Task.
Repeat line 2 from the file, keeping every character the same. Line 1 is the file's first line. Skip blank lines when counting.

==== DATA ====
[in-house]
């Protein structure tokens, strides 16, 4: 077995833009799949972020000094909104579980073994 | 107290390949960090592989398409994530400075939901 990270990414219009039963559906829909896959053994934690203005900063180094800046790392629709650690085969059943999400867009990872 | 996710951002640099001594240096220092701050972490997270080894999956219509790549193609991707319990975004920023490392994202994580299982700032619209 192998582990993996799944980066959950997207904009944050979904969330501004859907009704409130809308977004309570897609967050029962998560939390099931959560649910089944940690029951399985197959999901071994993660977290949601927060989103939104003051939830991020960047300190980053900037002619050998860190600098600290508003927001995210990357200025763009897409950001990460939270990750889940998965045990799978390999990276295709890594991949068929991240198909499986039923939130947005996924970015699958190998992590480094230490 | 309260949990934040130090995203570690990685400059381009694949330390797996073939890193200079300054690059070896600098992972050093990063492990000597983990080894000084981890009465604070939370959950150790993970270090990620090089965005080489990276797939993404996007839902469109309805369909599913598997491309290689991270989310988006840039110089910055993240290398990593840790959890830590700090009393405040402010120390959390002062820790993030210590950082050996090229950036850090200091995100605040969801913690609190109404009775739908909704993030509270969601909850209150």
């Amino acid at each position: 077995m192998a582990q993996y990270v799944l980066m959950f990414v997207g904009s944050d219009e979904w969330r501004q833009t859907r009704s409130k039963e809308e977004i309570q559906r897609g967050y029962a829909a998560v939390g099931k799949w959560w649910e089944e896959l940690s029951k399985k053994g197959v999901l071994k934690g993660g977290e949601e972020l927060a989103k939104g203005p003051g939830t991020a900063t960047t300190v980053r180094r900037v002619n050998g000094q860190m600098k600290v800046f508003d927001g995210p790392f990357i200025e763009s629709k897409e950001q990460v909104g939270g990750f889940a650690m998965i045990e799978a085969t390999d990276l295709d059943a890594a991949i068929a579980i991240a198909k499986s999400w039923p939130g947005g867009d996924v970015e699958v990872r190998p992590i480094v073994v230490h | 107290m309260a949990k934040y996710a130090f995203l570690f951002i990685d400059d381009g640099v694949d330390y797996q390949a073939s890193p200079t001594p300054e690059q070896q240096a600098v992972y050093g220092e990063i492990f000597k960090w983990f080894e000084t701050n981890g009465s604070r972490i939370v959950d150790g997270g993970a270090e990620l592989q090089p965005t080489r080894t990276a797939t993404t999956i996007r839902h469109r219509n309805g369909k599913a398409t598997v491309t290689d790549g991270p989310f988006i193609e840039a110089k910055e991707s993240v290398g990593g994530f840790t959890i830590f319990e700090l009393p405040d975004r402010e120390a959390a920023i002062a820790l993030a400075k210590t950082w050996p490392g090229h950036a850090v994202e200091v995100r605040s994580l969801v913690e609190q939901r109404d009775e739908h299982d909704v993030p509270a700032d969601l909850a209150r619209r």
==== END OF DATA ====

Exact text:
């Protein structure tokens, strides 16, 4: 077995833009799949972020000094909104579980073994 | 107290390949960090592989398409994530400075939901 990270990414219009039963559906829909896959053994934690203005900063180094800046790392629709650690085969059943999400867009990872 | 996710951002640099001594240096220092701050972490997270080894999956219509790549193609991707319990975004920023490392994202994580299982700032619209 192998582990993996799944980066959950997207904009944050979904969330501004859907009704409130809308977004309570897609967050029962998560939390099931959560649910089944940690029951399985197959999901071994993660977290949601927060989103939104003051939830991020960047300190980053900037002619050998860190600098600290508003927001995210990357200025763009897409950001990460939270990750889940998965045990799978390999990276295709890594991949068929991240198909499986039923939130947005996924970015699958190998992590480094230490 | 309260949990934040130090995203570690990685400059381009694949330390797996073939890193200079300054690059070896600098992972050093990063492990000597983990080894000084981890009465604070939370959950150790993970270090990620090089965005080489990276797939993404996007839902469109309805369909599913598997491309290689991270989310988006840039110089910055993240290398990593840790959890830590700090009393405040402010120390959390002062820790993030210590950082050996090229950036850090200091995100605040969801913690609190109404009775739908909704993030509270969601909850209150």